The public has a poor opinion of politicians but seems loath to pay more if it meant attracting better candidates.
The Salaries and Allowances Tribunal is embarking on its most ambitious exercise since being formed in 1975 – canvassing community opinion on what Western Australia’s 95 politicians should be paid.
In all, 400 Western Australians from across the social spectrum will be asked for their candid views in a specially commissioned survey on the salaries and allowances the MPs should receive. Business, unions and community leaders are also being approached to contribute directly.
The conventional wisdom is that MPs are overpaid. The increases that result from the tribunal’s annual reviews are greeted with derision in the public arena. Some MPs have even volunteered to pass their increases on to charitable groups, no doubt with one eye on short-term electoral gain.
Bill Coleman, the former head of the WA Industrial Relations Commission, chairs the three-member independent tribunal. The other members are Cathy Broadbent (a chartered accountant) and former senior public servant and Bridgetown shire president Brian Moore.
A frequent comment is that today’s ministerial line up pales in comparison to those of yesteryear. Only last week a long-term political contact provided an assessment of Brian Burke’s Labor cabinet in 1983 suggesting that, man for man (as they were all men), it was bristling with talent. Certainly they were well qualified academically, but it is history now that they laid the foundations for the biggest mess in state finances for years.
And when disaffected Hillarys Liberal MP Rob Johnson says that premier Colin Barnett has to go due to poor polling, who does he suggest takes over? Is Mr Johnson a stalking horse for a pretender lurking in the background? Has he made up with his old party adversary, Troy Buswell, who many see as an obvious successor but who insists he doesn’t want the job?
What is undeniable is that the pool of talent in the present cabinet is extremely thin.
This becomes obvious when a minister has the blowtorch applied to his/her belly, usually due to some departmental gaffe for which no consultation has taken place.
Even up to a decade or two ago, the relevant ministers would be expected to handle problems that emerged within their portfolios. The premier of the day usually stepped in to announce the really good news. Of course when the news was bad it was a different story.
Today, very few ministers are equipped to manage the glare of the public spotlight when things go awry. It is inevitably left to Mr Barnett to take over; just think sharks, although heads are still shaking over how he agreed to be filmed holding up a giant shark hook.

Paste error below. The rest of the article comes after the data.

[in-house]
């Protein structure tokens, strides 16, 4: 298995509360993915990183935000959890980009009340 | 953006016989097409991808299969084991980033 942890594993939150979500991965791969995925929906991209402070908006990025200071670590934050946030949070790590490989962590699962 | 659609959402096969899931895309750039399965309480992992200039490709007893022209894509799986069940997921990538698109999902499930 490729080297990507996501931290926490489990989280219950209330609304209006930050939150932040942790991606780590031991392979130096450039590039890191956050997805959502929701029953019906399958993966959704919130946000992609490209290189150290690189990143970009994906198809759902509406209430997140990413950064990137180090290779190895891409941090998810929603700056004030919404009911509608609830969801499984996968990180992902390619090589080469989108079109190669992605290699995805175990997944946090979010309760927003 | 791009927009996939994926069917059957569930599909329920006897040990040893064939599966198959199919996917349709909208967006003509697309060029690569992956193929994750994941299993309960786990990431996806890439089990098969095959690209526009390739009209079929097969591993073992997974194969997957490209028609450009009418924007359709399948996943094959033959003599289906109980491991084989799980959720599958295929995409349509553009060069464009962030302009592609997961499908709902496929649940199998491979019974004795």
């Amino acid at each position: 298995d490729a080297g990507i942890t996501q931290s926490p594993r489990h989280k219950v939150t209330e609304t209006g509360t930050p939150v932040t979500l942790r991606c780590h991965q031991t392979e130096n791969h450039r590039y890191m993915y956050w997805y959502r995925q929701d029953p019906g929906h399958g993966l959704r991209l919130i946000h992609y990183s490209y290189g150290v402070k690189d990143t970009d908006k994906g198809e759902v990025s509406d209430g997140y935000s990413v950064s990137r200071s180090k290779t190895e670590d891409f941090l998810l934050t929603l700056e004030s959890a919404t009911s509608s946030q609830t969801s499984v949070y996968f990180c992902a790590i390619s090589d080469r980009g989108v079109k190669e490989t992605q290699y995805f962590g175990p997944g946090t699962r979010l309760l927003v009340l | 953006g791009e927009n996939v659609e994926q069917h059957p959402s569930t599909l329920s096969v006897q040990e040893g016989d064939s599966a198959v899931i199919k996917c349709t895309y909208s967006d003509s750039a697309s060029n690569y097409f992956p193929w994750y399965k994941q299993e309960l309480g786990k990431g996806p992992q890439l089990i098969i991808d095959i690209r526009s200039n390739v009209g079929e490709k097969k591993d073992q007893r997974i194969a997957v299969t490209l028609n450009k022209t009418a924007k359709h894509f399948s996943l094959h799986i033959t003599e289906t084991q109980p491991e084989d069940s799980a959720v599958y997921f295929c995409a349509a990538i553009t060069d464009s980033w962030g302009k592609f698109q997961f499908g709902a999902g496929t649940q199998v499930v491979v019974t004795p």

It’s not much different on the Labor side, but Labor’s not in government.
Some critics say that, far from being overpaid, the financial rewards for a seat in Parliament House are no longer there. Salaries haven’t kept pace with rates elsewhere and the superannuation benefits are not consistent with a job that only carries a four-year guarantee from one election to the next.
The accompanying table helps make the point. Salaries for WA MPs, including backbenchers and the premier, have increased by just 48.6 per cent over the past 13 years. By comparison, federal MPs’ rates have more than doubled. State public servants are well ahead, too, particularly in administration, police, teaching and the judiciary.
Both sides of politics seek to have at least one lawyer in their line up to take up the attorney-general post in government. There’s obviously a big salary gap there as well.
Perhaps the pay helps explain why fewer professionals in their 40s are putting their hands up for a career in politics. But it’s not only the professionals. Why would a skilled worker from the Mid West or Pilbara seek Labor endorsement anymore? In fact blue-collar rates are enough to cause many workers to change their voting preference from Labor to Liberal anyway.
Yet how much better would WA be served with more MPs who have graduated from the school of hard knocks before being elected, rather than the present rush of ambitious, wet behind the ears tertiary graduates determined to make their mark?
Surely members of the Burke cabinet, with all the experience they have subsequently acquired, would be better equipped to do the job today. Even Mr Burke’s ministerial enfant terrible, David Parker – a minister at 29 – recently acknowledged he might have been a bit young for the job.
The tribunal’s consultations could back the case for a significant jump in MPs rates, but that would inevitably attract the usual howls of horror.
In the end, it’s a value judgment.